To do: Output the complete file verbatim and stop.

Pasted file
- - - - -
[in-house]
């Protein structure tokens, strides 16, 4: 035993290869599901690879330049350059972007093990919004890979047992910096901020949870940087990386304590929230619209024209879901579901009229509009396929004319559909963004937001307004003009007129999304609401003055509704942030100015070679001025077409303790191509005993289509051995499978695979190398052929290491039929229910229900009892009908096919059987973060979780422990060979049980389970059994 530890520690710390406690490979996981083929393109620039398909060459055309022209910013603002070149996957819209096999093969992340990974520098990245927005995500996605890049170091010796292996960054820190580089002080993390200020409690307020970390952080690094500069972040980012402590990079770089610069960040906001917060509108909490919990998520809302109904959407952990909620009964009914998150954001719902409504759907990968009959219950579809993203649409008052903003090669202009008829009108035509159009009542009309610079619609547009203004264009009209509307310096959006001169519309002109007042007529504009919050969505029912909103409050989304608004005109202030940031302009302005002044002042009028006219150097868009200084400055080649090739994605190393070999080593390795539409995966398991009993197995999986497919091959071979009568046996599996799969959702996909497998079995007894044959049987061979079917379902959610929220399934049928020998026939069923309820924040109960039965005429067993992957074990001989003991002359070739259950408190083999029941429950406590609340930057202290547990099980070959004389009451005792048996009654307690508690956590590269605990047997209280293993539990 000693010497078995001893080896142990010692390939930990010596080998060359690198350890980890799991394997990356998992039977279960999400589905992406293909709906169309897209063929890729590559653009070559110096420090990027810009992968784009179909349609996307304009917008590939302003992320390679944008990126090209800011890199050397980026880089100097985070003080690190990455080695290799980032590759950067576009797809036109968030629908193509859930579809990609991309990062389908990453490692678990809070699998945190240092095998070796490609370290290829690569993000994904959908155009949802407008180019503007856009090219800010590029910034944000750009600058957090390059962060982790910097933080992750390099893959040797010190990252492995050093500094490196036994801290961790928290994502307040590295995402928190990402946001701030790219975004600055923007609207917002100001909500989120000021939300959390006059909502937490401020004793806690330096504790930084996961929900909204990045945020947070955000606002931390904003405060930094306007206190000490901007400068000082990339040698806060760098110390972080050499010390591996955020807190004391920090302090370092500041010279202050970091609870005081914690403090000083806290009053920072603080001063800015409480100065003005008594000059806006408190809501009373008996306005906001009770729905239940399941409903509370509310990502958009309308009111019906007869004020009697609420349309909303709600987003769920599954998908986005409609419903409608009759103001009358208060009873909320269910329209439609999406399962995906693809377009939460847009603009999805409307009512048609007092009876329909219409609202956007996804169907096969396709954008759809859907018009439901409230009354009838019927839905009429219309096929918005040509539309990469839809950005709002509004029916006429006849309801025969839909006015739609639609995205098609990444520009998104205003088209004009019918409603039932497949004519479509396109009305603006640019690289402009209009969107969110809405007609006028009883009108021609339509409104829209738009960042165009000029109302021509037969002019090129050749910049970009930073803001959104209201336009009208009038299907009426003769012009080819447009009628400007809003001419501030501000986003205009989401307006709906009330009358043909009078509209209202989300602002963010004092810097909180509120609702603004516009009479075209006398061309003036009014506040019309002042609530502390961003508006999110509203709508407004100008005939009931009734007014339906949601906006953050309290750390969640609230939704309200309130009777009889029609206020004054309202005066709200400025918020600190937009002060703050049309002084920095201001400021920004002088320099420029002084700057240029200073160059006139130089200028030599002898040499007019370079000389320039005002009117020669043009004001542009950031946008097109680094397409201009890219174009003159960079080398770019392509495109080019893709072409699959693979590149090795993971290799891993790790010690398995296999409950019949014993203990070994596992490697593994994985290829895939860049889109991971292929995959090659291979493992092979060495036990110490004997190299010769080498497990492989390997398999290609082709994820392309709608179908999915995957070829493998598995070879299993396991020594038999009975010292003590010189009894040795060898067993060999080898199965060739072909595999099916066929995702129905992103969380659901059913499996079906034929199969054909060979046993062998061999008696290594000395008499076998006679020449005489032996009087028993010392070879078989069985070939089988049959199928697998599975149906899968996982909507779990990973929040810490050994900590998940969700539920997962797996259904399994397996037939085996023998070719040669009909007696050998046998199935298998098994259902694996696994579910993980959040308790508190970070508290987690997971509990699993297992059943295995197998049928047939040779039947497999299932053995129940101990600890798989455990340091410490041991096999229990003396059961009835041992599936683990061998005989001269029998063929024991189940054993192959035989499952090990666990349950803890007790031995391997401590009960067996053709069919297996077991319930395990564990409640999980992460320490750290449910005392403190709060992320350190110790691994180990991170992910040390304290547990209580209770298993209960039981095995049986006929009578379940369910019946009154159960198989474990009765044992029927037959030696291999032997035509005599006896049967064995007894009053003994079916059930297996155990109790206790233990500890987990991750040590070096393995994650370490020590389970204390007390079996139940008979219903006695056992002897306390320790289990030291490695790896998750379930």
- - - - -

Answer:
[in-house]
């Protein structure tokens, strides 16, 4: 035993290869599901690879330049350059972007093990919004890979047992910096901020949870940087990386304590929230619209024209879901579901009229509009396929004319559909963004937001307004003009007129999304609401003055509704942030100015070679001025077409303790191509005993289509051995499978695979190398052929290491039929229910229900009892009908096919059987973060979780422990060979049980389970059994 530890520690710390406690490979996981083929393109620039398909060459055309022209910013603002070149996957819209096999093969992340990974520098990245927005995500996605890049170091010796292996960054820190580089002080993390200020409690307020970390952080690094500069972040980012402590990079770089610069960040906001917060509108909490919990998520809302109904959407952990909620009964009914998150954001719902409504759907990968009959219950579809993203649409008052903003090669202009008829009108035509159009009542009309610079619609547009203004264009009209509307310096959006001169519309002109007042007529504009919050969505029912909103409050989304608004005109202030940031302009302005002044002042009028006219150097868009200084400055080649090739994605190393070999080593390795539409995966398991009993197995999986497919091959071979009568046996599996799969959702996909497998079995007894044959049987061979079917379902959610929220399934049928020998026939069923309820924040109960039965005429067993992957074990001989003991002359070739259950408190083999029941429950406590609340930057202290547990099980070959004389009451005792048996009654307690508690956590590269605990047997209280293993539990 000693010497078995001893080896142990010692390939930990010596080998060359690198350890980890799991394997990356998992039977279960999400589905992406293909709906169309897209063929890729590559653009070559110096420090990027810009992968784009179909349609996307304009917008590939302003992320390679944008990126090209800011890199050397980026880089100097985070003080690190990455080695290799980032590759950067576009797809036109968030629908193509859930579809990609991309990062389908990453490692678990809070699998945190240092095998070796490609370290290829690569993000994904959908155009949802407008180019503007856009090219800010590029910034944000750009600058957090390059962060982790910097933080992750390099893959040797010190990252492995050093500094490196036994801290961790928290994502307040590295995402928190990402946001701030790219975004600055923007609207917002100001909500989120000021939300959390006059909502937490401020004793806690330096504790930084996961929900909204990045945020947070955000606002931390904003405060930094306007206190000490901007400068000082990339040698806060760098110390972080050499010390591996955020807190004391920090302090370092500041010279202050970091609870005081914690403090000083806290009053920072603080001063800015409480100065003005008594000059806006408190809501009373008996306005906001009770729905239940399941409903509370509310990502958009309308009111019906007869004020009697609420349309909303709600987003769920599954998908986005409609419903409608009759103001009358208060009873909320269910329209439609999406399962995906693809377009939460847009603009999805409307009512048609007092009876329909219409609202956007996804169907096969396709954008759809859907018009439901409230009354009838019927839905009429219309096929918005040509539309990469839809950005709002509004029916006429006849309801025969839909006015739609639609995205098609990444520009998104205003088209004009019918409603039932497949004519479509396109009305603006640019690289402009209009969107969110809405007609006028009883009108021609339509409104829209738009960042165009000029109302021509037969002019090129050749910049970009930073803001959104209201336009009208009038299907009426003769012009080819447009009628400007809003001419501030501000986003205009989401307006709906009330009358043909009078509209209202989300602002963010004092810097909180509120609702603004516009009479075209006398061309003036009014506040019309002042609530502390961003508006999110509203709508407004100008005939009931009734007014339906949601906006953050309290750390969640609230939704309200309130009777009889029609206020004054309202005066709200400025918020600190937009002060703050049309002084920095201001400021920004002088320099420029002084700057240029200073160059006139130089200028030599002898040499007019370079000389320039005002009117020669043009004001542009950031946008097109680094397409201009890219174009003159960079080398770019392509495109080019893709072409699959693979590149090795993971290799891993790790010690398995296999409950019949014993203990070994596992490697593994994985290829895939860049889109991971292929995959090659291979493992092979060495036990110490004997190299010769080498497990492989390997398999290609082709994820392309709608179908999915995957070829493998598995070879299993396991020594038999009975010292003590010189009894040795060898067993060999080898199965060739072909595999099916066929995702129905992103969380659901059913499996079906034929199969054909060979046993062998061999008696290594000395008499076998006679020449005489032996009087028993010392070879078989069985070939089988049959199928697998599975149906899968996982909507779990990973929040810490050994900590998940969700539920997962797996259904399994397996037939085996023998070719040669009909007696050998046998199935298998098994259902694996696994579910993980959040308790508190970070508290987690997971509990699993297992059943295995197998049928047939040779039947497999299932053995129940101990600890798989455990340091410490041991096999229990003396059961009835041992599936683990061998005989001269029998063929024991189940054993192959035989499952090990666990349950803890007790031995391997401590009960067996053709069919297996077991319930395990564990409640999980992460320490750290449910005392403190709060992320350190110790691994180990991170992910040390304290547990209580209770298993209960039981095995049986006929009578379940369910019946009154159960198989474990009765044992029927037959030696291999032997035509005599006896049967064995007894009053003994079916059930297996155990109790206790233990500890987990991750040590070096393995994650370490020590389970204390007390079996139940008979219903006695056992002897306390320790289990030291490695790896998750379930």